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Drawing on the work of his wife, the photographer Elizabeth Handy, Charles Handy, former Chair of the RSA, reflects on what a portrait of a good life may look like and the need to balance our passions and need to earn with people.

If you look at the photograph below you will see three people. Intriguingly, however, they are all the same person, in this case the portrait photographer Elizabeth Handy. This is her self-portrait. Elizabeth believes that a single image can never capture the full richness or variety of someone’s life. She therefore asks people to act out the three most important roles of their life, each of which will reveal a different aspect of their personality. She then joins the three portraits together into one composite portrait.

Copyright Elizabeth Handy

What she does not tell them is that the camera has another trick to play. As people start to act out their roles they instinctively place themselves in their favourite role nearest to the photographer. But the photographer does not move her position. The result is that the nearer images are much larger than the further ones, as in the above example. The camera has prioritized the roles. Sometimes images speak louder than words, and more truthfully perhaps.

In Elizabeth’s own portrait her passion, for photography, is clearly dominant, followed by her role as mother of the household. At the back, very diminished, she is seen in her role as the manager of our small enterprise. Passion, People and Profit make up her life, in that order. The portrait is a moment in time.  There were times when, to her evident displeasure, her profit or money-making role had to take pride of place, leaving her personal passion, and even her friends, in abeyance for a while.  In an insecure world it is tempting to leave the profit motive there for life’s duration, looming large in front with people and a personal passion only distant attendants. That would be to elevate the necessary means of life to be the main goal of life, which would not only be a waste of a life, but a logical and, some would argue, even a moral error. Put simply, to make money the point is to miss the point. 

That can be as true for a business as it is for a person. Business also has those three priorities of Passion, People and Profit. It is easy to claim that all three are important, and should be pursued simultaneously, but if a business were to be exposed to the camera test, which would come out biggest? In the more innocent days of 50 years ago, Jim Slater, then one of the new breed of private equity capitalists addressed the students at the recently formed London Business School.  “Do you want to know the secret of my success?” he said.  “I’ll tell you. Everyone else in this country makes things or does things for money. I am the only person who is interested in just making money, full stop. That makes all the difference.” He was right. It does. Unfortunately.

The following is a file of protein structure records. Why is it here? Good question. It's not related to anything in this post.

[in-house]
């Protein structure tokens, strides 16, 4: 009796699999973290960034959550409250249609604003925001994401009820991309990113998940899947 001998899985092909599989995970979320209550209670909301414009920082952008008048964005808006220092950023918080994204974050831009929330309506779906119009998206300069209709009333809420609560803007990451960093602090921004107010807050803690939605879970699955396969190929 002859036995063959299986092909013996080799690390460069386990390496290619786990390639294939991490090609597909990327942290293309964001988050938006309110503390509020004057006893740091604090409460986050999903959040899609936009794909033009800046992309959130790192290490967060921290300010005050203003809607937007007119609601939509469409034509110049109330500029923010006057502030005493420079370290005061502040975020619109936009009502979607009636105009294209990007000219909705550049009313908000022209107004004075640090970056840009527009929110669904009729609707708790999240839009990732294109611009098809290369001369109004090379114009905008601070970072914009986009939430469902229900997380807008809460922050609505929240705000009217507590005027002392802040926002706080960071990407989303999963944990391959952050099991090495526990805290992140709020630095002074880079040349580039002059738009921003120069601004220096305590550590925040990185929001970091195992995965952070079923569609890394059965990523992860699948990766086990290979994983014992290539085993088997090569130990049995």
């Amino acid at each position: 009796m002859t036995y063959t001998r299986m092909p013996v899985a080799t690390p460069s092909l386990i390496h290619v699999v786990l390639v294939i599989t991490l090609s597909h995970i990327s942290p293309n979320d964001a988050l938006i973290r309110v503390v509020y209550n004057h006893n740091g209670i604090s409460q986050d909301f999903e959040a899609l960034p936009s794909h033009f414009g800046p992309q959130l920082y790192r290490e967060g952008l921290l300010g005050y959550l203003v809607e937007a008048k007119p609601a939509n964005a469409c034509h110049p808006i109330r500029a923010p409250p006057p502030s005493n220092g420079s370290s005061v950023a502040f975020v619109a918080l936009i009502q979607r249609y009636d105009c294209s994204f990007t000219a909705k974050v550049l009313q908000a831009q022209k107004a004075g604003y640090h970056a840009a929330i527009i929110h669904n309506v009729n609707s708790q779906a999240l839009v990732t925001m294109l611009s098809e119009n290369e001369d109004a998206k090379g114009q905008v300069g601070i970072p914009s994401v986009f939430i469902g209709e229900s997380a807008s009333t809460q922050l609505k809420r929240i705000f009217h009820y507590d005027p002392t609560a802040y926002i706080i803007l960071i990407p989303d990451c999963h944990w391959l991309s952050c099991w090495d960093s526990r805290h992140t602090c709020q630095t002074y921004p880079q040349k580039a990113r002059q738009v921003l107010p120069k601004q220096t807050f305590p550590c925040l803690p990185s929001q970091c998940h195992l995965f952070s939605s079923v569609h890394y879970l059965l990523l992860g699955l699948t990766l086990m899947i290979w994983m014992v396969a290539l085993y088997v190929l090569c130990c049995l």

In the struggle to succeed or just to survive, both as businesses and as individuals, it is easy to hide from ourselves, to forget who we once wanted to be. As T. S. Eliot wrote “Where is the life we have lost in living?” It is then that some photographic self-awareness can often help, with a final product to hang on the wall as a reminder. For myself, today in my mid-80s, it is people, my family and friends, who will come out front in the camera test. It was not always so. I regret now that earlier in my life people were relegated to the back of the picture while I pursued what I felt to be important purposes in my work. When passion and profit combine it is easy to become self-absorbed. Age brings a different perspective. My CV with its record of jobs and contributions is now my history, things that shaped me but no longer define me. I have no wish to be introduced as: ‘He used to be…’

Life moves on, the photograph changes, but the same three elements remain. We will always need money, something to do and people who matter to us. Were the photograph to contain only one image of us, it would be sad. The promise of longer lives for most of us gives us yet another chance to rebalance our lives, to change the position of the images.

In other composite portraits some subjects used it as an opportunity to imagine how their life could be, dressing or equipping themselves as they might appear in their imagined future roles. The printed portrait would then hang as a continual reminder of their idea of what their life might be. Even without it we can picture in our mind what our own portrait would look like or what it could be. Life is too precious to let it happen by chance.


 

Charles Handy has been married to Elizabeth Handy for over 50 years. Charles is an author and philosopher specialising in organisational behaviour and management and Elizabeth Handy is a photographer. Charles' latest book 'The Second Curve: Thoughts on Reinventing Society' is out now.  

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